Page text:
• Webb said you might actually teach the scientists something in your book that they don't already know!
  • Kaylin suggested that the acknowledgements would provide great publicity for the company and the scientists.‍

Good morning, Discovery:

I have a problem. Perhaps you can help me. Let me explain.

After you start your research, you will notice that there is a lot of repetition of the facts--many books say the same thing although not in the same way. This information is called "settled knowledge." When I do my research, I reach a point where I have to dig a little deeper for material that is NOT in every book. I'm looking for possibilities--stuff I don't know that I don't know. So, at this point I ask myself who might know more? I start looking for experts to interview. That's how I found out about how our nostrils take turns doing most of our breathing and that we can taste hot peppers on our wrists.

Sometimes you can write experts directly and ask them to help you. Other times you have to go to an institution like a museum, or a university, or a company and talk to a person who has the job of dealing with writers--their job is called "public relations." People want publicity and the public relations person decides what writers their experts should talk to. I can't afford to pay people for the interview. The one thing I can offer is a thank you for helping me called an "acknowledgment." If you look at the copyright pages of my books, you'll see I name the people who helped me and I thank them publicly.

As you know, I am currently doing the beginning research for my new book How Could You Harness a Hurricane? I have found a company of scientists (meteorologists) who are doing cutting-edge research on this problem. I would like to go and talk to some of them. Their public relations person said to me: "These scientists are very busy doing their work, which they share with other people through important scientific journals. How can talking with you help them in their work? What do they get out of talking to you? Help me tell them why they should give up their valuable time to a children's book author?" I made it clear to her that I am not looking to share any "trade secrets" --any inventions that have the potential for making money for the company.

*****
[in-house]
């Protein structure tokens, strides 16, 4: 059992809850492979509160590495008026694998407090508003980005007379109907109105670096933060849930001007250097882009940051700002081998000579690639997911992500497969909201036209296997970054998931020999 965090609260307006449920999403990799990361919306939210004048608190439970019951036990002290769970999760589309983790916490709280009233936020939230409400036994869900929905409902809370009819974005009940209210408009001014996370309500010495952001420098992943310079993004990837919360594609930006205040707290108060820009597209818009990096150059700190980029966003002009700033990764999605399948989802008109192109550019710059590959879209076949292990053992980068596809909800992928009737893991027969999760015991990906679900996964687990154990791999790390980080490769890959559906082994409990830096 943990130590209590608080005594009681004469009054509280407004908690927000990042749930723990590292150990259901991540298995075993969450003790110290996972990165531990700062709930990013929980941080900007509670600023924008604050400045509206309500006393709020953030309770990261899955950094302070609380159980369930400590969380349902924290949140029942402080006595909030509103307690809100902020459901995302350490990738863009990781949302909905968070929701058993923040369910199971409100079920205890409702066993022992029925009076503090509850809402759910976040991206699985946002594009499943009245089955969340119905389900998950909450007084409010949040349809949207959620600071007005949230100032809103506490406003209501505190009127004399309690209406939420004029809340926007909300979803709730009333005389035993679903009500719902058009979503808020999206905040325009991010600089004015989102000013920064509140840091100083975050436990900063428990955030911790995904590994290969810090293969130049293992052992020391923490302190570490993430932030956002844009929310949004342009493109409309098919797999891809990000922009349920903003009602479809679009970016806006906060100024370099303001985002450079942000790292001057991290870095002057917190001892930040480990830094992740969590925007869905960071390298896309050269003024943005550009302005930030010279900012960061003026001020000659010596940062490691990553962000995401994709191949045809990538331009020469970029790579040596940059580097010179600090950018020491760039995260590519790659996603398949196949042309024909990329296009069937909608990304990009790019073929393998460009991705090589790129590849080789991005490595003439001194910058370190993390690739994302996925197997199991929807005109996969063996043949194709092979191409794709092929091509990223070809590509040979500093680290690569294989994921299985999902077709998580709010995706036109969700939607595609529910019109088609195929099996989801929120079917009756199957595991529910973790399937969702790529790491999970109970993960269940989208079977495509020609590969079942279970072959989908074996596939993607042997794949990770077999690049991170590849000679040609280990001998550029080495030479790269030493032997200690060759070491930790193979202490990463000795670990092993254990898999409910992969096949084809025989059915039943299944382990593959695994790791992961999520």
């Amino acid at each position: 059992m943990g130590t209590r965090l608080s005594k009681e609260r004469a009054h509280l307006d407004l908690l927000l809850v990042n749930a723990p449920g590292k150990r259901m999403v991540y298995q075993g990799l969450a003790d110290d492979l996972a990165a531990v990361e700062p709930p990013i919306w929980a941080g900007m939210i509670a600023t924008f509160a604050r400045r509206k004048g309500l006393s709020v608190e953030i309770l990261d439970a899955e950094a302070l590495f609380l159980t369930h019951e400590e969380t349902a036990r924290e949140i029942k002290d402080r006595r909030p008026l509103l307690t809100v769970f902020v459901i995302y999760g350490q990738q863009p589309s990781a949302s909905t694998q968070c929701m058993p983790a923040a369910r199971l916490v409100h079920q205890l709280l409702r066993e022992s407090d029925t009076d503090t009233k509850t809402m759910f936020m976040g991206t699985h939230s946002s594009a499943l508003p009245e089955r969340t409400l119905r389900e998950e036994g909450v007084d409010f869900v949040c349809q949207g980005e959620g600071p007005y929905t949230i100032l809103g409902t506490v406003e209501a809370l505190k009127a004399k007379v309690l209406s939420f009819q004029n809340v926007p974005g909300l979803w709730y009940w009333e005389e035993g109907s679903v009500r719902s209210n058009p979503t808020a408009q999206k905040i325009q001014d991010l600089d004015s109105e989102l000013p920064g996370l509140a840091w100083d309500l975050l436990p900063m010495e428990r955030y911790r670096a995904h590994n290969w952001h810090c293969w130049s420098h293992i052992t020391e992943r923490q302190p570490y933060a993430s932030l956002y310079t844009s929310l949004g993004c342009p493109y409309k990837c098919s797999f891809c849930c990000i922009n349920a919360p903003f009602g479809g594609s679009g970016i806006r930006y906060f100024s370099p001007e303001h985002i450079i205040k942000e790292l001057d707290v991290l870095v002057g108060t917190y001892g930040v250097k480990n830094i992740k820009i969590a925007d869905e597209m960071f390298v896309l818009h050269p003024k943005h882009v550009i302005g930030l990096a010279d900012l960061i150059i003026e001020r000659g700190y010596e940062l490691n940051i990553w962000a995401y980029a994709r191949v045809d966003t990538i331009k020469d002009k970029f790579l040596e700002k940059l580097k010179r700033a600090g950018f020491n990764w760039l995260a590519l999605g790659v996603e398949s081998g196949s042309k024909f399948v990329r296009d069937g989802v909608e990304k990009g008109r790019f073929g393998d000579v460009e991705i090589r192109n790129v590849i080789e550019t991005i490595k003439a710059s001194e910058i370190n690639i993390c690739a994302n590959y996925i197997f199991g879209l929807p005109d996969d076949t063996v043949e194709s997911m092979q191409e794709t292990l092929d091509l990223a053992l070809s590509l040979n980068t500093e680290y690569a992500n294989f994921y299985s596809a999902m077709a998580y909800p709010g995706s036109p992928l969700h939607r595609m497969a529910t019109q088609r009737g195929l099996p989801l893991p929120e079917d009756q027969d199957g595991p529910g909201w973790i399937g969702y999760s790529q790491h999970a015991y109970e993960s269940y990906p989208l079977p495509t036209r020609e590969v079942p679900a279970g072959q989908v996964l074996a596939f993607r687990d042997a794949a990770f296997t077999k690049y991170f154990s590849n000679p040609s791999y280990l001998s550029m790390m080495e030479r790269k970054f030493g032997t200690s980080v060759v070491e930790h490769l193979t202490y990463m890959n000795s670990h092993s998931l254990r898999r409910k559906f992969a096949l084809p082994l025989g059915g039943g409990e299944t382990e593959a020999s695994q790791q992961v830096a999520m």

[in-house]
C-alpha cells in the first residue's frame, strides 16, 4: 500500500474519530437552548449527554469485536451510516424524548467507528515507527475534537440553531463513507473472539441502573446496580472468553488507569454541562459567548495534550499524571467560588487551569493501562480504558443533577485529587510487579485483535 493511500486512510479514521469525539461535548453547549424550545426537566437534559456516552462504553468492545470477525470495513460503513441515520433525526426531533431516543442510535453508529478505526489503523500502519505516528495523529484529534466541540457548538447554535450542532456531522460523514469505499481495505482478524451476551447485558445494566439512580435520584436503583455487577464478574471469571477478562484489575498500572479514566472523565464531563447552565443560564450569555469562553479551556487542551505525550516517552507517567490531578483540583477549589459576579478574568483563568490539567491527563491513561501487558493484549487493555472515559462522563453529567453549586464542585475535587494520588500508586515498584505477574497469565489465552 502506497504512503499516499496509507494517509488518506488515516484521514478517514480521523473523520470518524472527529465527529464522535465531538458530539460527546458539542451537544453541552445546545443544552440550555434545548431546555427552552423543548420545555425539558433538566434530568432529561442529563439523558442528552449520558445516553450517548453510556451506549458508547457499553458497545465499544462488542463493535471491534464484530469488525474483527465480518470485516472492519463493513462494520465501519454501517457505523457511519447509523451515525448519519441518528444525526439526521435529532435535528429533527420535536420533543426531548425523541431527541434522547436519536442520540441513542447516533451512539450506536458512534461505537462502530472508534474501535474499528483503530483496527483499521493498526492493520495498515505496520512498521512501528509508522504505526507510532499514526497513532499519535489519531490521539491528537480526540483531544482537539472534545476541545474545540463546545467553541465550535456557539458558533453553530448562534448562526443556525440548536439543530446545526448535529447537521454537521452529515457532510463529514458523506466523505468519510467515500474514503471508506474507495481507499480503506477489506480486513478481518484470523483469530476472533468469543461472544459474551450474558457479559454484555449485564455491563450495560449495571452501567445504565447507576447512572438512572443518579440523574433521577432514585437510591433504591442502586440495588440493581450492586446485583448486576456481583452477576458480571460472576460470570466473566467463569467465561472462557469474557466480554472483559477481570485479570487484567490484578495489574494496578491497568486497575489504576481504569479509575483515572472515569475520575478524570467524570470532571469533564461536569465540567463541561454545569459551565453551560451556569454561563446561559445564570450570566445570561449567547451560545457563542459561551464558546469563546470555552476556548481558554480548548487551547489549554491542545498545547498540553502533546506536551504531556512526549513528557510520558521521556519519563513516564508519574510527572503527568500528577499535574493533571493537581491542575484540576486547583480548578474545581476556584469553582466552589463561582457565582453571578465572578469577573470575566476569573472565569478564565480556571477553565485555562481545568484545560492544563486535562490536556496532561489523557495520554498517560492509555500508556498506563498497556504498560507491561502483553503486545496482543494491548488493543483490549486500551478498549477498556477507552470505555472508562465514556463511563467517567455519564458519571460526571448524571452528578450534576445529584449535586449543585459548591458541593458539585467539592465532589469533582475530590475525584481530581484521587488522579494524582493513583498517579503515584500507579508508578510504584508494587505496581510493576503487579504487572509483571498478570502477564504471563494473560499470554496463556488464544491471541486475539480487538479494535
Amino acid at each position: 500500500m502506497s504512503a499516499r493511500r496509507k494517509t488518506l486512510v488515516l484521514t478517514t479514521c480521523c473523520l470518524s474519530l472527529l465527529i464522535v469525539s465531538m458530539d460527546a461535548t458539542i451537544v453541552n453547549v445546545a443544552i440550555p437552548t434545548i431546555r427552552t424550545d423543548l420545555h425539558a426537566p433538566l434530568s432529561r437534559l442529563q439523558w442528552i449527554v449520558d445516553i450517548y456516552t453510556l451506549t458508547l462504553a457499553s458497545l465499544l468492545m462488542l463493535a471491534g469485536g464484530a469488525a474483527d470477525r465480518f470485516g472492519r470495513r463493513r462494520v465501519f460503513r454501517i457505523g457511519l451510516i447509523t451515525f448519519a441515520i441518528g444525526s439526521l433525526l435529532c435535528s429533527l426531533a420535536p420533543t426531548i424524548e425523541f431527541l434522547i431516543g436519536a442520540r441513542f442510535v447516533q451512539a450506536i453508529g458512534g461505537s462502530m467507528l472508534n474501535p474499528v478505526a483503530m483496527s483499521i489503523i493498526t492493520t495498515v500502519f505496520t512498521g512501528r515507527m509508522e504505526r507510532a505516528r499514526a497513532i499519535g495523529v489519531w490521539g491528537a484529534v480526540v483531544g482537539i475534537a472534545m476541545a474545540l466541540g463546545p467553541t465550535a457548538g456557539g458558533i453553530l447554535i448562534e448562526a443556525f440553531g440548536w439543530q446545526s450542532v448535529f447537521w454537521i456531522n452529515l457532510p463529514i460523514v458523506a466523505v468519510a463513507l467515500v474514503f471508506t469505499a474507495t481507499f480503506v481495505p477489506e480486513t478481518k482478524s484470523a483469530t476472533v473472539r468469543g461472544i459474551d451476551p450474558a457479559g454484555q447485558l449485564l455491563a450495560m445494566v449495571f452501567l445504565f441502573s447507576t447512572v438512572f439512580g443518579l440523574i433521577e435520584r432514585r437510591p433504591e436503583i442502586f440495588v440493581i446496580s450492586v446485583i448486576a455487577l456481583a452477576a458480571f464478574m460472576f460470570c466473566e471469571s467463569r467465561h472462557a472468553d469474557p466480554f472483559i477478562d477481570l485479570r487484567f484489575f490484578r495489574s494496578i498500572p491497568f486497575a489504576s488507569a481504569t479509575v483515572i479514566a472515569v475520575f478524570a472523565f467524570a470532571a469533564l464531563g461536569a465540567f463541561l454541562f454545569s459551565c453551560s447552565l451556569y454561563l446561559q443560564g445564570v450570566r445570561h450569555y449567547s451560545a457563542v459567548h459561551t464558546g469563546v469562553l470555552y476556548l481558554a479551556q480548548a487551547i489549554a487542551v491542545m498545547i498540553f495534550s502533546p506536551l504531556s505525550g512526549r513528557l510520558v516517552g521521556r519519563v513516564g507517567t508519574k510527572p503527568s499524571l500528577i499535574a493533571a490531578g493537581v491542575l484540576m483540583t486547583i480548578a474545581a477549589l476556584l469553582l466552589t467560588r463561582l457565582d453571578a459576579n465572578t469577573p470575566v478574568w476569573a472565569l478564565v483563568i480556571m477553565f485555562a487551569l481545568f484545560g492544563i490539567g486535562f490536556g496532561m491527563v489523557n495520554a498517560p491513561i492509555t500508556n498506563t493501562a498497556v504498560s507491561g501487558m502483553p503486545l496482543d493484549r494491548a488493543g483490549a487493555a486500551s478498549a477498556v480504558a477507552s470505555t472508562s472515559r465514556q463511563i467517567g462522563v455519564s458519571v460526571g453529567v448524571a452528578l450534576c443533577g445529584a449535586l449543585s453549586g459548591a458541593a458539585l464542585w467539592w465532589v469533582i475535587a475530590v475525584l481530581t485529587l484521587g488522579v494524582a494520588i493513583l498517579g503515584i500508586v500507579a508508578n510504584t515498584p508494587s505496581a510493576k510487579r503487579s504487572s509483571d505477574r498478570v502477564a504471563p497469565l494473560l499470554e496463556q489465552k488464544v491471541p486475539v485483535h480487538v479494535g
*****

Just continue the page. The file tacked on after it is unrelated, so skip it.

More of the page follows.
Can you give me a list of answers? You can put your list under "comments" on this page. If you help me, I can acknowledge you in this book.


I enjoyed meeting the fifth graders today. I looks like you have a lot of interests. I'm excited to see where they take you. One of my colleagues, author Deb Heiligman wrote a really interesting post a couple of years ago about doing research/ It's called A Modest Proposal (for Doing Research with Kids). I think you might find it very helpful.

Hello Discovery:

I'm hoping I can help you live up to the name of your school! Making discoveries is the most fun in the whole world. In fact, through this project, you will make two kinds of discoveries. One is about something that interests you in this amazing world we live in. The second is about yourself. You will discover special things about how you learn and how your particular brain operates.

I'm interested in a LOT of things. Here's a picture of some of them.


After writing all these books I know how to make my brain do things. I treat it just like the computer it is. When I have to learn something new, I start by reading. I go to the library and take out lots of books, as many as I can carry. When I get them home, I start looking at them. Do I read every book? Absolutely not. Sometimes I find the book boring or too complicated. So I put it down and try something else. Sooner or later I find a book that grabs me. That's where I start. I call this the "guzinta" phase (you have to say the word to understand it.) I make a note only when something I read jumps out at me. Then I make sure I know where to find it again, so I document the source. Mrs. Svarda will show you how to do that. After I read the book that grabs me, I keep searching for other books that interest me. Sometimes only part of a book is interesting. There are no rules here. Just keep searching for books that hold your attention. Books are like people. Just as you have interesting people and boring people, you have to find the voices in books that you like to listen to. Every learner (and I'm one of them) can find material that "speaks" to them. Don't force yourself. Learning is like knitting, just keep at it and little by little you'll reach a magical place where you fall in love with your work and can't stay away from it.

After I read a lot I find myself thinking about what I've read when I'm doing other things. This is the beginning of the "guzouta" phase. You might find yourself asking a question about what you've read that you haven't yet found the answer to, you might find a special angle the particularly interests you. Then you go back to your sources or look for more sources that shed light on your questions.

THE MOST IMPORTANT THING IS TO GIVE YOUR BRAIN PLENTY OF TIME TO THINK. I'm talking days and weeks. So you must start as soon as possible. My best ideas come to me when I wake up in the morning. I hope this jump-starts you on your project. I can promise you an adventure. I can't wait to meet you.